Maybe this is unfair, but when people from Major League Baseball talk about how difficult it is to make a schedule every year, I picture a bunch of middle-aged men working with a DOS program from the 80’s, and thinking there is no better way to do it. UPS has thousands of trucks on the road at any moment, and if you go online and ask for a pickup they have a program that can instantly figure out which truck is closest to you and which truck has space and time to deliver your package to its destination. It seems to me that the same logic would apply to scheduling thirty baseball teams, except it would be about one percent as complex.
Actually, it isn’t logistics; it’s algebra. Not to go geek on you, but all they have to do is figure out the variables for this formula: 4x + 6y + z = 162, where x equals the number of games within your division, y equals the number of games in your league but outside your division, and z equals the number of interleague games. Since there are now six divisions with five teams each, every team can be scheduled according to the same formula, so it should be exponentially simpler than it was when the divisions were unbalanced. In practical terms, let’s divide it into its three components:
First, interleague play. The Indians will tell you that there is no way to avoid the farce that happened Friday night, but there is: less interleague play. Personally, my life will not be diminished if I never see Zach McAllister bat again. To be more specific, I would rather play the Yankees and Red Sox more and the Marlins less, given the choice (since I buy the tickets, they should listen to me). Interleague play may have been a novelty when Cleveland fans could only see Willie Mays a couple of times a year on the game of the week, but with the options available today we can see Bryce Harper or Joey Votto on TV as often as we see the Indians, if we want to.
Some interleague play is necessary because of having an odd number of teams, but when the Indians play twenty interleague games a year it is no longer a novelty.Minimizing the number of interleague games would restore the novelty factor and also decrease the schedule distortions that result when teams competing for the same wild card spot play schedules of differing degrees of difficulty.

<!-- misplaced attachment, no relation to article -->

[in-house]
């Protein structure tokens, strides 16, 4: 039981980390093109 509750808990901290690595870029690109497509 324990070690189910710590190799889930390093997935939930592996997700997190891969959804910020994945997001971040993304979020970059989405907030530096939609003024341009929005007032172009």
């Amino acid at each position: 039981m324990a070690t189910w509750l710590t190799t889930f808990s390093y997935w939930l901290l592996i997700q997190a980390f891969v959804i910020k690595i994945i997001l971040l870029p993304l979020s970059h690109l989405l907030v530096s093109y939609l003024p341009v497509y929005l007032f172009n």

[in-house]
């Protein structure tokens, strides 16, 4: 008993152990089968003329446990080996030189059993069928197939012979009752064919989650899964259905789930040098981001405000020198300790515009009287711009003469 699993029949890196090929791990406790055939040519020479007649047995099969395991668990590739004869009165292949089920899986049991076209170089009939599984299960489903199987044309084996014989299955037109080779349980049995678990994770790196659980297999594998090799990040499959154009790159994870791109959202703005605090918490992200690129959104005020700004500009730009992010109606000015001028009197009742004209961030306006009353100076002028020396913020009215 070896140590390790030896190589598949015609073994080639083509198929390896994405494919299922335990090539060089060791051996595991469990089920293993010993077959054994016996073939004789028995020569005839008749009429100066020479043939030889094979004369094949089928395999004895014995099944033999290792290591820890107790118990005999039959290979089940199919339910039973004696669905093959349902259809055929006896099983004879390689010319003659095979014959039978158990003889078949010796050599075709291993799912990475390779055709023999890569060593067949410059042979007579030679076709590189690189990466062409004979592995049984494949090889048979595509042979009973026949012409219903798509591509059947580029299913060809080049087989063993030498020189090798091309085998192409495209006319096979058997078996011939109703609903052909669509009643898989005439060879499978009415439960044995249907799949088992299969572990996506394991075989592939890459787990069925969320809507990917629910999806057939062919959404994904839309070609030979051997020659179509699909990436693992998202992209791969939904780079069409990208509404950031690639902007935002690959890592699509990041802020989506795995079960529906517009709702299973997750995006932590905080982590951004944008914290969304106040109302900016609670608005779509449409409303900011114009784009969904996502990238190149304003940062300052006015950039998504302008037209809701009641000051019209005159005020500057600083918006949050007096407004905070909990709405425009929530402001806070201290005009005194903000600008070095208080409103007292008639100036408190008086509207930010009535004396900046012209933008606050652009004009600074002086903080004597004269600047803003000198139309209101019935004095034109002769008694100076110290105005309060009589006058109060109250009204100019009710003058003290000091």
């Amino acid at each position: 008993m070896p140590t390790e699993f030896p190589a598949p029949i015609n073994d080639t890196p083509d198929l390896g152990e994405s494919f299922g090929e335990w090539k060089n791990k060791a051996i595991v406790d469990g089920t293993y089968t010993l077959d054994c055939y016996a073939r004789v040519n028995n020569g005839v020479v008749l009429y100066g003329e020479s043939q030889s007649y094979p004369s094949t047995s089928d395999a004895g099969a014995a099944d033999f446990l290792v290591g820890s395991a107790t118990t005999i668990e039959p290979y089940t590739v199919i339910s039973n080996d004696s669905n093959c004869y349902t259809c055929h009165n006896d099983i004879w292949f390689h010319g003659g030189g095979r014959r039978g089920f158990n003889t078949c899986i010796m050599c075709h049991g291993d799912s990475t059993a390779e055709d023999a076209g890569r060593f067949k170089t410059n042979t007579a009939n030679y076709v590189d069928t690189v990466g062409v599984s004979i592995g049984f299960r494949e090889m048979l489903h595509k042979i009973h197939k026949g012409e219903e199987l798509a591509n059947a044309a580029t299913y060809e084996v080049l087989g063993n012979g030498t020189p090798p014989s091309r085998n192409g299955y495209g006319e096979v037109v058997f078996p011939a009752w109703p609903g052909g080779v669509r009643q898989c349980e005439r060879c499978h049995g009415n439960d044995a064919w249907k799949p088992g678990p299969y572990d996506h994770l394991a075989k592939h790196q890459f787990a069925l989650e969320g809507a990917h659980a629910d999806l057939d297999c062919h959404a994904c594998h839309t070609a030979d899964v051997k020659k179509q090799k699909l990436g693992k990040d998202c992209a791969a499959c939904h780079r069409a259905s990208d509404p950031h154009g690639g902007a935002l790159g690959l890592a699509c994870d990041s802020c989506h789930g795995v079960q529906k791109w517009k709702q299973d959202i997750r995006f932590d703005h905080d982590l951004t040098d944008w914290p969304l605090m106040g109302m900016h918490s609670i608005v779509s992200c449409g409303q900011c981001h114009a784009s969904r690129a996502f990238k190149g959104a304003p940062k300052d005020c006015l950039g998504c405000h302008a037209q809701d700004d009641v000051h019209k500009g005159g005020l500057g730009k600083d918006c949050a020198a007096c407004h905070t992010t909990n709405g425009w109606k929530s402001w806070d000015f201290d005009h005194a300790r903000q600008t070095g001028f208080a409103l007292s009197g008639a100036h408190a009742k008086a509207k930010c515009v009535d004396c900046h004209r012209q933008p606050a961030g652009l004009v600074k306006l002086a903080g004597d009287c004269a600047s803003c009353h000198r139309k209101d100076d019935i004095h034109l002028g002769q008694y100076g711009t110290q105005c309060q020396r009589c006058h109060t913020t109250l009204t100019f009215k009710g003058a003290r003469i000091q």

So what is the minimum number of interleague games that can be played a year?
Well, the season is 26 weeks long, and you need to have an interleague game five nights a week (there is seldom a full slate of games on Monday or Thursday, so you could simply schedule an even number of teams in both leagues on those nights if no interleague games are scheduled). That means a total of 130 interleague games a year, which comes to nine per team. The math dictates that the total be an even number, so each team must play at least ten interleague games. My sense is that twelve or fourteen games would result in a smoother schedule, but let’s leave it at ten until someone runs it through a bigger computer than I have.
There are ten teams in the American League that are not in the same division as the Indians. These games will comprise the bulk of the schedule, so getting this number right is crucial. For reasons we just saw Friday night, it is preferable that each team visit every other team at least twice, but they should play each other less than teams in the same division. Eight games would be a bunch of two game series, which seems like a travel nightmare and not much continuity in the schedule. Twelve doesn’t leave enough games within the division.
That brings me to a total of ten games, which would be two two-game series and two, three game-series against each team. That would total a hundred games. Add in the interleague games and you have 110, leaving 52 games within your division, or thirteen against each team. Not exactly splitting the atom. Or understanding the balk rule, if you want something truly complex. This would mean fewer games against natural rivals like the Tigers, which is something of a negative, but, again, the Indians are competing for a wild card against teams in other divisions, so the more similar the schedules are across the entire American League, the fairer it is.
Compare a more balanced schedule to the situation this year, when the Indians are competing for a wild card with teams from the AL West, who have up to eighteen against Houston, or when we play some teams nine times and other teams only six. Since that breakdown is completely random, some teams invariably get schedules with more West Coast trips and more games against contenders.
One benefit of this schedule is that it is simple. When I was a kid there were two divisions in both leagues, and you played everyone in your division eighteen times and everyone in the other division twelve times. Everyone you were competing with for a playoff spot played exactly the same schedule, so it was fair. The Indians would have two west coast trips every year; otherwise their trips were regional, like Boston/New York or Kansas City/Minnesota. It was a lot less travel and you didn’t have issues like the Yankees not coming to town after the first week of April. Bud Selig was running the Brewers back then, so I figure he remembers this. Let’s hope so.